One year later, Harris Newmark wrote:
In common with the rest of the civilized world, Los Angeles, on April 15th, was electrified with the news of the collision between an iceberg and the great ocean steamer Titanic which so speedily foundered with her 1535 helpless souls. For a day or two, it was hoped that no one with Los Angeles connections would be numbered among the lost; but fate had decreed that my nephew, Edgar J. Meyer, a son of Mr. and Mrs. Eugene Meyer, should perish. He was one of those who heroically hastened to the aid of the women and children; nor did he rest until he saw his wife and child placed in one of the lifeboats. They were saved, but he went down...
(Newmark must not have realized the Meyers hadn't brought their baby daughter on the trip.)

Edgar J. Meyer's body was either never recovered or never identified. He was 28 years old.

Friday, April 5, 2019

Behind the Scenes: Jeannette Lazard Lewin

Jeannette Lazard - one of Solomon Lazard and Caroline Newmark Lazard's six surviving children - was born in 1866.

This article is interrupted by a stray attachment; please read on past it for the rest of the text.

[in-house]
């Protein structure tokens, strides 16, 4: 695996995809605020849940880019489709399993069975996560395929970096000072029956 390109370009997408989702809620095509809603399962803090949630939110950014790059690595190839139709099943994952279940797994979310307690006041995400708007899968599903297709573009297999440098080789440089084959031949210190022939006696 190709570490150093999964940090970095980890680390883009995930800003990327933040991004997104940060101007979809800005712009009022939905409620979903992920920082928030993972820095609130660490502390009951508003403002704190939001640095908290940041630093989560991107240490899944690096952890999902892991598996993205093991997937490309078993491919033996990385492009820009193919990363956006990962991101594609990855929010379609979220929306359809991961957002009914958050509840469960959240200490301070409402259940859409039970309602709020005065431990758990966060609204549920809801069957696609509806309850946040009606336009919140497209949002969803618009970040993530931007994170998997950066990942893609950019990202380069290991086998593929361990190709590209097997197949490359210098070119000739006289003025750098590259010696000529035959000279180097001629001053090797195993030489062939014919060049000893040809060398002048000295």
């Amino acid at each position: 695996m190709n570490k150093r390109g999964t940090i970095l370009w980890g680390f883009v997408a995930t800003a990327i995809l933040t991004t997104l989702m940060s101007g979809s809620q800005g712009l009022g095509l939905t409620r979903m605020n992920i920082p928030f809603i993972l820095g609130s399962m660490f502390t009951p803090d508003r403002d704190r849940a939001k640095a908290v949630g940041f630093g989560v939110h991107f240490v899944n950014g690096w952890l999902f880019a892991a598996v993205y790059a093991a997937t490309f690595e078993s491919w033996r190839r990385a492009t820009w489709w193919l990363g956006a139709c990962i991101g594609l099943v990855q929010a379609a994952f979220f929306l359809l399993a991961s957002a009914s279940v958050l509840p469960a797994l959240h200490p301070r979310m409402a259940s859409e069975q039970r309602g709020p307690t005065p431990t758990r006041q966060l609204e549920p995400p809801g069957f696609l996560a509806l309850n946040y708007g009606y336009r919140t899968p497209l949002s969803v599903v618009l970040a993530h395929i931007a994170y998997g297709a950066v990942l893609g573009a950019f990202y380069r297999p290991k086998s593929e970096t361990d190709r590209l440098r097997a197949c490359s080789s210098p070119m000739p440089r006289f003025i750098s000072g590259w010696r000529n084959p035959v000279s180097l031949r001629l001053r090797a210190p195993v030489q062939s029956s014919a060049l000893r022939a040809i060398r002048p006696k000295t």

Sixteen-year-old Jeannette graduated from Los Angeles High School in 1882, and was listed in the graduation program with a speech titled "Behind the Scenes". Her cousin Ella Newmark was also on the program. (Incidentally, the opening address was given by the President of the Board of Education - Judge Brousseau.)

Jeannette graduated from the Los Angeles campus of the State Normal School (now UCLA) in 1884, enabling her to work as a schoolteacher at the tender age of 18. The Jewish Museum of the American West has a surviving picture of Jeannette at the Laurel Canyon School, with some of her students.

Never one to rest on her laurels (ha), Jeannette was on the committee of Los Angeles' first Flower Festival in 1885. In December of that year, she married Louis Lewin, a printer/bookstore owner* and commission broker from Germany. Dr. Emmanuel Schreiber, Congregation B’nai B'rith's new rabbi, officiated. The couple lived at 618 W. 7th Street and had four children - Rosa, Laurence, Ross, and Howard. Tragically, Rosa lived for only 11 months.

In the nineteenth century, teachers were expected to resign if they married. This rule seems to have been regarded as impractical in Los Angeles, which had a chronic teacher shortage and several married teachers on record (the fact that Mary Marchesseault was on her third marriage and still could have landed a teaching job says enough). I have not been able to locate any conclusive proof of how long Jeannette's teaching career lasted.